If It’s Not a Process, It’s a Problem
All the activity in our businesses can be classified as either a process or a problem. If you have an activity that is not a process and you don’t think it is a problem, just wait. I promise it will eventually become a problem. For purposes of this article (and any discussion of business processes) a process is a documented, repeatable series of steps necessary to deliver an output. Activities that are performed randomly by different people are a problem. And yes, this is true even if you have a small team of exceptional performers. There is still room for creativity but it must be within the bounds of what the customer desires. Offer a starving man a Picasso and he will not be happy.
It is a problem (although one that can remain hidden) when an experienced employee is solely responsible for an activity that they have performed consistently at a high level if that activity is not documented. The activity is “repeatable” only if that employee performs it. If for any reason that employee is unavailable to perform the activity, the activity is not repeatable if it has not been documented. If, as a business owner, you have the operating manual for everyone and everything “in your head,” it is not documented.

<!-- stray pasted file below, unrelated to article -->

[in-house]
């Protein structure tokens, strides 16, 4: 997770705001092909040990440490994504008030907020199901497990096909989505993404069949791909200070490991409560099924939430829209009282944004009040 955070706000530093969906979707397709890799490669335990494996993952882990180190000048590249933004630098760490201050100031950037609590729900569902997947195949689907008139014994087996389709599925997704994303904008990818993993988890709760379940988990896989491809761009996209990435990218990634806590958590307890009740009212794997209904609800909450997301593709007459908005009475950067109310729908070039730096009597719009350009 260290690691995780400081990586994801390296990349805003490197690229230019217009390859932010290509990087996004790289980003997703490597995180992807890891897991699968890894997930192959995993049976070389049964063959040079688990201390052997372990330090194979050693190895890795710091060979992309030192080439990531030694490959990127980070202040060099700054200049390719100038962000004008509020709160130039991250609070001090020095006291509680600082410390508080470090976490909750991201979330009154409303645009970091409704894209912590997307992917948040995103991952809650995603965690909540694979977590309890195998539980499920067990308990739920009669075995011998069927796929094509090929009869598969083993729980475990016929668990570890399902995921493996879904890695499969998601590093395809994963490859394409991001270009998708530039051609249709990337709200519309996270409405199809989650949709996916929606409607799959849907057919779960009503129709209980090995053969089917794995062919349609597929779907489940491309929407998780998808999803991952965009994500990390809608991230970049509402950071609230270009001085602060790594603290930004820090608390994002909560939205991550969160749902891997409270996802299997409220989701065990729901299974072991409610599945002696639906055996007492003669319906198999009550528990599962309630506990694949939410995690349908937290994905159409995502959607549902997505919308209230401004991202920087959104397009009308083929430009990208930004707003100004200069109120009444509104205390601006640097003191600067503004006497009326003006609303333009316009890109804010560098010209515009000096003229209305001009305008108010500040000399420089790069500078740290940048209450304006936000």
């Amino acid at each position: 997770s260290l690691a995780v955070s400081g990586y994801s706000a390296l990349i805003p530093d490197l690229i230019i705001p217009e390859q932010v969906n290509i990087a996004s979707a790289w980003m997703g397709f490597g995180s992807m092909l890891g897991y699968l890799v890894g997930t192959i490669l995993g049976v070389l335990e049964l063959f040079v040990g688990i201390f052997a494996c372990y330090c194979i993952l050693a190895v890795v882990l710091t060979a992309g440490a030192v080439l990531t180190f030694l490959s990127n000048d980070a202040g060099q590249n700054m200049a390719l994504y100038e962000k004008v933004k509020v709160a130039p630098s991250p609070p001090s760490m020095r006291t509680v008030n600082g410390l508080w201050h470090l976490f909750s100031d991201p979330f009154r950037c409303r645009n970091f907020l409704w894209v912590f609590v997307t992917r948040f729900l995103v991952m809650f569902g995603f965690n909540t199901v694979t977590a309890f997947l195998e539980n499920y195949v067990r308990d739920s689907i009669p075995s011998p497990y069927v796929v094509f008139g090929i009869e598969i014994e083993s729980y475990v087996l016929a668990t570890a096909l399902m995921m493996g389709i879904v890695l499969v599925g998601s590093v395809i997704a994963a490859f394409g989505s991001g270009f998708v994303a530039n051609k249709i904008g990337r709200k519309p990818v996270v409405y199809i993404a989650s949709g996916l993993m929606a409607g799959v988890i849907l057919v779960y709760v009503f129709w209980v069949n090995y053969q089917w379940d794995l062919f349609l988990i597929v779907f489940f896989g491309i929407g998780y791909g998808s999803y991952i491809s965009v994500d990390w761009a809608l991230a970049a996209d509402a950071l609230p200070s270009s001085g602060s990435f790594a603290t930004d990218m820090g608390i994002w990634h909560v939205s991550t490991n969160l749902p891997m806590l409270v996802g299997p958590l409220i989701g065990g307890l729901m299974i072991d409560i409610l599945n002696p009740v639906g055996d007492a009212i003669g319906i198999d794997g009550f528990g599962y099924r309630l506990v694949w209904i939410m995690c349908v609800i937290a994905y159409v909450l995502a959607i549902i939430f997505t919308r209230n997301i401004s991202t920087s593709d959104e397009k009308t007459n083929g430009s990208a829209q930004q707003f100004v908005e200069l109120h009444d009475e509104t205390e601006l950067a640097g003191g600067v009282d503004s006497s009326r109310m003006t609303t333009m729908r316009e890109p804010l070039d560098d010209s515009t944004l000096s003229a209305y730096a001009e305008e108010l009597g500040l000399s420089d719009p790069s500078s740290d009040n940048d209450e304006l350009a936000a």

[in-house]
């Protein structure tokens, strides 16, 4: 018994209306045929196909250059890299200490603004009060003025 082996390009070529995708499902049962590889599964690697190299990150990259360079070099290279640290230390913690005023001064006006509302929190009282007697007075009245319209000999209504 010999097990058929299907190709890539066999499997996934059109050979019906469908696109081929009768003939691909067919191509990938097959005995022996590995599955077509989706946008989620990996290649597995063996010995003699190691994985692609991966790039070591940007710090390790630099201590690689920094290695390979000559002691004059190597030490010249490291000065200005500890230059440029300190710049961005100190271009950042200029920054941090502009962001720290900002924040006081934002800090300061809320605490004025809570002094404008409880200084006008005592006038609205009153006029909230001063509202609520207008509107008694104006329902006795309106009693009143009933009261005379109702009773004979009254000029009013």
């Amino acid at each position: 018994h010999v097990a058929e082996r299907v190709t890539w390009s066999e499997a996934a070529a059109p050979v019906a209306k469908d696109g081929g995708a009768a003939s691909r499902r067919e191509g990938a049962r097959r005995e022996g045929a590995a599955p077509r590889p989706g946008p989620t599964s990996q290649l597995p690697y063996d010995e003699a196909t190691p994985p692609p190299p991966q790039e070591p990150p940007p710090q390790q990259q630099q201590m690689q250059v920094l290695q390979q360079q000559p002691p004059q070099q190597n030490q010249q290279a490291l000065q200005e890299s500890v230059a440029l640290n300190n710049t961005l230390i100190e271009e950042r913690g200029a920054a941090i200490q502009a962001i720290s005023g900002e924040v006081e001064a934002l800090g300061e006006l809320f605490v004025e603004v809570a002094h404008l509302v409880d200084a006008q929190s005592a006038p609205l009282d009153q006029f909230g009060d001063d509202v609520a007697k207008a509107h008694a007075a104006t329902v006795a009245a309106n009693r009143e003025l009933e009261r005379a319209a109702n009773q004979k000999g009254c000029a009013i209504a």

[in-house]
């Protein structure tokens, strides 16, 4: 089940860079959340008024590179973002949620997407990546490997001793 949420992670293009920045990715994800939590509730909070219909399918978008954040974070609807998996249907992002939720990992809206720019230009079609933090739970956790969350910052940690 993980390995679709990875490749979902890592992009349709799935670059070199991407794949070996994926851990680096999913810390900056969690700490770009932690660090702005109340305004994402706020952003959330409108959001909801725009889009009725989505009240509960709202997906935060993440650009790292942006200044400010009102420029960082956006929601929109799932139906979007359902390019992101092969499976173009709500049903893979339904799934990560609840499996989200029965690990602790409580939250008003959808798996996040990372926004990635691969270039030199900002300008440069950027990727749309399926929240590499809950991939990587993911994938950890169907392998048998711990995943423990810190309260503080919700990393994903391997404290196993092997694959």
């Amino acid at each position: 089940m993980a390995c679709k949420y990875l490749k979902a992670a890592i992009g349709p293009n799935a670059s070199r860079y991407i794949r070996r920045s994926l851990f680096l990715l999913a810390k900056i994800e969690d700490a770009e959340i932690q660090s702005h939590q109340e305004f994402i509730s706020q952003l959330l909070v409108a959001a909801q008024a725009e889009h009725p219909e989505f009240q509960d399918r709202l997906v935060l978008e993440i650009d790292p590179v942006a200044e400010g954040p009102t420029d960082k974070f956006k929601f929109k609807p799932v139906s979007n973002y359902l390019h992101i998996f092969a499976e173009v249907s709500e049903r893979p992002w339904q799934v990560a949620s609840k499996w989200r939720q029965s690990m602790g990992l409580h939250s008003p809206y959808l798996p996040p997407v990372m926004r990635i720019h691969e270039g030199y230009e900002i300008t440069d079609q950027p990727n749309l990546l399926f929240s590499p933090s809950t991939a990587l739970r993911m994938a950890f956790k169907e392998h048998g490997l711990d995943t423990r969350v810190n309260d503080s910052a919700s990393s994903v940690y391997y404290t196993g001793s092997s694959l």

The benefits of having processes are not limited to the ability of a business to deliver consistent performance to its customers. If you plan to exit your business (and you will exit your business at some point either voluntarily or involuntarily), you will take much of the value with you if you have not established processes for all your business activities. It does not matter how profitable your business is, a buyer will not pay for that income stream if you cannot provide them with the processes that delivered that value. If your involvement is necessary you don’t own a marketable business, you own a job.
Processes are only a starting point. Having processes for all activities does not guarantee high business performance. Those processes must be effective and efficient. More to come on that in the future. Get started today on eliminating some problems by turning your current activities into processes.